June 2012

Boyfriend Memphis, and his parents Chris & Cindy joined us for this trip to Dingmans Campground. It was a great weekend with a trip to Bushkill Falls for a short hike.  Our campsite was right on the Delaware River.  Right after we retired to inside the tent the first night, we had  what sounded like a pack of wild coyotes run by – it was so scary to hear something like that so close by!

Our campsitephoto 5 (3)



View from our campsite (on the water)

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Having Boyfriend Memphis on the trip was a real treat for Cello!photo 5 (5)

Ricketts Glen State Park, Benton, PA

May 2012

Ricketts Glen State Park – one of the most beautiful campgrounds with one of our favorite hikes ever – we hiked a short while and saw over 20 waterfalls – beautiful! My Aunt Joyce and Uncle Johnny joined us on this trip – THEIR first tent camping trip ever! (They were hooked after just one trip as well!)

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Cello had a crate inside our tent just in case… looks like she enjoys her camping crate!photo 2 (5)

Blue Rocks Family Campground, Take 2

April 2012

Back to Blue Rocks Family Campground for our second camping trip ever, and for the first of many camping trips in the 2012 camping season.  It was also for my 40th birthday (am I really that old??) It dropped down to 29 degrees the first night, and snowed… We had a below-freezing rated sleeping bag, and sat around the fire for as long as we could before retiring to our tent.  To go to sleep in the tent, I had a layer of Under Armour on, a layer of thermals, a layer of sweat pants, a winter coat, a winter hat, and hand/foot warmers jammed every which place I could find!  Oddly, Cello slept in our sleeping bag for only a short time before working her way out to on top of the covers!  Crazy dog!  Luckily, the rest of the weekend was warm, and we had an enjoyable time.

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We had to pack Cello her own chair for around the fire since during our first camping trip she “stole” Brian’s the first time he got up out of it!

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Cello loved being in the tent!  We brought some of her “bed buddy’s” from home to keep her company 🙂

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Lodge Room

Originally, the lodge room walls and ceiling were covered with painted-white paneling, and the ceiling was dropped down far enough where we could reach up and touch it.  (The actual original height of the lodge room is 21 feet). You could only see half of the 2 story stone fireplace.  After we tore all the paneling off, we had to strip the logs of the bark (by hand), sand the logs, stain the logs, re-run the wires to hide them, repair the chinking (white stuff in between the logs), and paint the chinking… it was quite the project!!  In the middle of us doing this project, we had people asking us where we are living when all this is going on… the look on their faces when we told them we were living “right here!” in the middle of this construction zone was hysterical!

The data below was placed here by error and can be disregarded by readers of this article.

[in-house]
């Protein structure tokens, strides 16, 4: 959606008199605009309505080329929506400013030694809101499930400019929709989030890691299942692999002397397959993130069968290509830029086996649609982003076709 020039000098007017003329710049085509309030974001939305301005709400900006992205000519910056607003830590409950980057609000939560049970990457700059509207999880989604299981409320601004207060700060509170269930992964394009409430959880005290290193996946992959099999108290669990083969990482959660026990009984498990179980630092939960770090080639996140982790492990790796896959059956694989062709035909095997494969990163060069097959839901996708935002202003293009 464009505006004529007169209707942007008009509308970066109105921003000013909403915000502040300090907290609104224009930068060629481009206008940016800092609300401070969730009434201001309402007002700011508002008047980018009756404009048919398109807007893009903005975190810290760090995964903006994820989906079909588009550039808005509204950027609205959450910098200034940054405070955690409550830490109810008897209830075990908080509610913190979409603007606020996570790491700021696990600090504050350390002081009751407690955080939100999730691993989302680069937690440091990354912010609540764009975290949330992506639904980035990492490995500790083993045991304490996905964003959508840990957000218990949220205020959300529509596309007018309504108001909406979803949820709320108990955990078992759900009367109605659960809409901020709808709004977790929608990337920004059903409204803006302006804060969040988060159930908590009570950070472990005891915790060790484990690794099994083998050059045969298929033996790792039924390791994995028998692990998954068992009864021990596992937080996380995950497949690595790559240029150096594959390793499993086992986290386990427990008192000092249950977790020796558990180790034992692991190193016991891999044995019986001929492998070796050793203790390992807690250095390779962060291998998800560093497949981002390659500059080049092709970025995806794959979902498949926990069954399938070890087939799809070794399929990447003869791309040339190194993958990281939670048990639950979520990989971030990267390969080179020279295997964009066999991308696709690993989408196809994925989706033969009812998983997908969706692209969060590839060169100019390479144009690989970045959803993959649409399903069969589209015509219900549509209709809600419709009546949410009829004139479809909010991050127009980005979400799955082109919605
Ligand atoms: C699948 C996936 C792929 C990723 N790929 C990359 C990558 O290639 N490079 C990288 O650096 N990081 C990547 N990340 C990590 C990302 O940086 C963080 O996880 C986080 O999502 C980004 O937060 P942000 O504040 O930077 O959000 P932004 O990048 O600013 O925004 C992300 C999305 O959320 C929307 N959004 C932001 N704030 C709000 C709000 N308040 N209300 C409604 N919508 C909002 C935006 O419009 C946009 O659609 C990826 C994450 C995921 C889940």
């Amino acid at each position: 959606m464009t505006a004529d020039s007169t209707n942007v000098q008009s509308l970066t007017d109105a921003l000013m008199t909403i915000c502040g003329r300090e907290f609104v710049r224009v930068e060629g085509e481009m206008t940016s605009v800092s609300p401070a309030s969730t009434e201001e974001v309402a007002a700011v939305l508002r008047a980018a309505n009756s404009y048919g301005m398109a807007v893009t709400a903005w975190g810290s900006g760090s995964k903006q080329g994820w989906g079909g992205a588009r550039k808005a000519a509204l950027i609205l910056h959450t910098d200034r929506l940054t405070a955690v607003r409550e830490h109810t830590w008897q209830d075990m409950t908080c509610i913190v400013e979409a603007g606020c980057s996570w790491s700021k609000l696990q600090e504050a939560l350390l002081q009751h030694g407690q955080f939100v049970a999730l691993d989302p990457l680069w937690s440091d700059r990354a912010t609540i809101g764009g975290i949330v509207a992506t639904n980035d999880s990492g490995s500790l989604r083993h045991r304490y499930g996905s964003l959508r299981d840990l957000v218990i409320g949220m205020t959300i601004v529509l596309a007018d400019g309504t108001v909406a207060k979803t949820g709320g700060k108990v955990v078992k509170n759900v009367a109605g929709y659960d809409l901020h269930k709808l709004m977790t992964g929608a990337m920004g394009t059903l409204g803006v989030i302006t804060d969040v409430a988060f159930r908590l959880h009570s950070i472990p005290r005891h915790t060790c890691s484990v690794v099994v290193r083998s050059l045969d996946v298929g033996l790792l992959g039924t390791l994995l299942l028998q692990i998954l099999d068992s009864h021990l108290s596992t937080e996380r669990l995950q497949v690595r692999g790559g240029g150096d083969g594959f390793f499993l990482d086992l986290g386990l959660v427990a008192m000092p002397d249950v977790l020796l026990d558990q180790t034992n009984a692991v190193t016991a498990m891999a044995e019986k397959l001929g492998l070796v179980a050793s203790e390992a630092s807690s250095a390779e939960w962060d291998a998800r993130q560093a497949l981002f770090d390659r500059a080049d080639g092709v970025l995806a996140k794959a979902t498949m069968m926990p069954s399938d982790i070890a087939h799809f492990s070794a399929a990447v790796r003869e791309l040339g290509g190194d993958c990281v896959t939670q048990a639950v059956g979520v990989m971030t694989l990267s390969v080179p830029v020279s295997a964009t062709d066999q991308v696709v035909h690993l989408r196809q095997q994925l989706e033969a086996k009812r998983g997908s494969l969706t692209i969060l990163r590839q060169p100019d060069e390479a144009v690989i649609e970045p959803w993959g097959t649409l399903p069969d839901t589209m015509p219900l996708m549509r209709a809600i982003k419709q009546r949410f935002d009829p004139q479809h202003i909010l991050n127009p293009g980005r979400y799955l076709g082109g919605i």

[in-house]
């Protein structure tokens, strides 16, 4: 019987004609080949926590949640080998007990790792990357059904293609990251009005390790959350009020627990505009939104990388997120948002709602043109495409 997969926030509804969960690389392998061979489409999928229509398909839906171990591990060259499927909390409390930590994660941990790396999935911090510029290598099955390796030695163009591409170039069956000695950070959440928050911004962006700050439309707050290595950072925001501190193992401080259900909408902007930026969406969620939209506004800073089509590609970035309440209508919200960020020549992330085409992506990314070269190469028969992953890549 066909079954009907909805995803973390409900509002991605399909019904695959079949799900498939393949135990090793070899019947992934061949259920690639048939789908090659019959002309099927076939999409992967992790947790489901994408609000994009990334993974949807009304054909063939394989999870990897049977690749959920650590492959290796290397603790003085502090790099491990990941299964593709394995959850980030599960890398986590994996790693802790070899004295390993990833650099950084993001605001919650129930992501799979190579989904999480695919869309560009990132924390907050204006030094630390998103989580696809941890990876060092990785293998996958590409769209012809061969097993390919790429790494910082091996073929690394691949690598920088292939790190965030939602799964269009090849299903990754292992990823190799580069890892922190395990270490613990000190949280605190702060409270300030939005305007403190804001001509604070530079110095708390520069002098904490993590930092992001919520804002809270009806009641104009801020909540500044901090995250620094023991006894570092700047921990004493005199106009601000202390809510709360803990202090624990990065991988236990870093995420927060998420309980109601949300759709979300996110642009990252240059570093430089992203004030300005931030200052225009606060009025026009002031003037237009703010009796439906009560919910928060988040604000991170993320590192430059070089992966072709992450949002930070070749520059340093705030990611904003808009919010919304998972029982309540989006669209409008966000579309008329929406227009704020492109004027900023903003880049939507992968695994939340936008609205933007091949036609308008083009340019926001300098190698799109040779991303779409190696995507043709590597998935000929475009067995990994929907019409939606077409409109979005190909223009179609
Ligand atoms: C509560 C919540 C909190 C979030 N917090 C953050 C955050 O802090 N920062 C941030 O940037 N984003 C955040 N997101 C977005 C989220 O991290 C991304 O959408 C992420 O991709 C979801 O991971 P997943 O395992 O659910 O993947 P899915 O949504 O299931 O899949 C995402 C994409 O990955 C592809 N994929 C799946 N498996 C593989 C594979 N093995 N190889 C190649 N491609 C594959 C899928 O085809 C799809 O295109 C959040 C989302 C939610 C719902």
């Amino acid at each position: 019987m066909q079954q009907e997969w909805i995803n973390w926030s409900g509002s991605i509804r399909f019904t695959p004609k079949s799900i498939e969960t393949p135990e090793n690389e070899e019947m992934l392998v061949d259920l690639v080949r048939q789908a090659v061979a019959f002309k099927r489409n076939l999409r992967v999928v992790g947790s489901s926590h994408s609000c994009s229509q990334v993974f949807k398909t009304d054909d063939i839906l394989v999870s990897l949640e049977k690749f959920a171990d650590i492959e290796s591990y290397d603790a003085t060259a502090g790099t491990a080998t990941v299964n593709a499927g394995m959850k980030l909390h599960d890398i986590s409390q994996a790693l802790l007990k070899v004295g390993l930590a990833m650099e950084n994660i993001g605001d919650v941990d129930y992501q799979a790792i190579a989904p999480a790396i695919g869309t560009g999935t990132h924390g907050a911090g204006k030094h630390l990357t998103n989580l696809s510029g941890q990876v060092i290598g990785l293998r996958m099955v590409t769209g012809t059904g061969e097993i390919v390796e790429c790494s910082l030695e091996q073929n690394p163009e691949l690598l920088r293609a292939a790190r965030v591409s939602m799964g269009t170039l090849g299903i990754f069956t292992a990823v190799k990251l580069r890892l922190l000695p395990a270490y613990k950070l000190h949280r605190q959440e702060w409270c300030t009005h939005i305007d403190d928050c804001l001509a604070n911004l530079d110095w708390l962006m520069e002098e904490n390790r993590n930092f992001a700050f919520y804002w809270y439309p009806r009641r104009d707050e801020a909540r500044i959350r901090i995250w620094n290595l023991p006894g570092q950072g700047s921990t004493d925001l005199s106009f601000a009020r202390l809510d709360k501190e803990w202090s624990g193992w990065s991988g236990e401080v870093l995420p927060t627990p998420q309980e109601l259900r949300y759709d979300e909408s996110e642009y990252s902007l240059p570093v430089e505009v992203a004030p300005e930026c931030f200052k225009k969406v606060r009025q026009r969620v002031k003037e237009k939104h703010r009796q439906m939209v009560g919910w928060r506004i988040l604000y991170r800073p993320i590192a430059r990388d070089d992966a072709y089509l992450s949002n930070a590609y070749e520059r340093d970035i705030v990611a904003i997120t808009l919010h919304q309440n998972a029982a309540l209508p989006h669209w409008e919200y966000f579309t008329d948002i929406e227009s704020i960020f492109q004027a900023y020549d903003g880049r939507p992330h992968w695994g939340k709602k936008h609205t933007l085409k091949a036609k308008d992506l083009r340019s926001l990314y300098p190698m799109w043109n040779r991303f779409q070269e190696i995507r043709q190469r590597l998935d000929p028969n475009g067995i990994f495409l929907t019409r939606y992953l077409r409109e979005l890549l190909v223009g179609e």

Lodge Room fireplace before…
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Ripping out the paneling…

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Windows behind the paneling! Awesome…light!IMG_1439



After the ceiling was exposed, the logs were stained, and the chinking was painted…IMG_2868


Lodge Room Wall

When we first moved in , I kept hearing “noises” in the lodge room…after some careful inspection, and some helpful hints from our cat, Loki, we discovered a family of squirrels were living in between the  paneling and the logs.  We trapped the squirrels and relocated them (mom and 3 “kids”), and removed the paneling…to find that we were left with a log wall that hand been gnawed down, where you could see through to the outside!  With some help from family and friends, we removed a window, replaced the chewed logs with new ones, and reset the window.

Lodge Room wall with chewed logs


Lodge Room wall after all the work…


Upstairs Middle Room

This is another “Good-n-Plenty” pink room to match the bathroom!  I couldn’t WAIT to rip this paneling down!  When we did rip this paneling down, we had a couple of unexpected discoveries… a fully intact mouse skeleton (I’ll spare you the sight, and leave that picture out!), and an inactive but huge bee hive…aaah,  the surprises keep coming!

This picture was taken after we had ripped down the drop-ceiling to expose the beams





Bee hive



This picture was taken in the middle of the job, while we were still taking paneling down on another wall, but here you can see the logs have already been stripped of the bark beofre the paneling covered them – – so one less step down the line for us…YIPEEEEE!


The Dock

When we bought our cabin, there was already a dock on the property.  However, in July of 2004 (before we owned the cabin) a huge rain storm (known as the 1,000 year storm) hit Medford Lakes, NJ, and three dams broke due to extreme lake swelling.  Within a span of 14 hours, Medford Lakes took on 12 inches of rain.  Three dams could not take the pressure, and burst.  Two of those dams were at either end of the lake where our cabin sits. Here is what was left of the damn closest to our cabin:





You can get a picture of just how high the wave of water was traveling right through homes and businesses by looking at the picture below.  The below picture shows an aluminum canoe wrapped around a tree at the level of the flood waters.  This canoe remains here today, as a reminder of what this town went through in 2004.


The Flood of 2004 had taken it’s tole on the dock, so the only safe thing to do was to knock it down, and rebuild it.

Here is the old dock:


Ripping out the dock:

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You can see how the force of the flood waters had pushed the pilings:

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The new dock: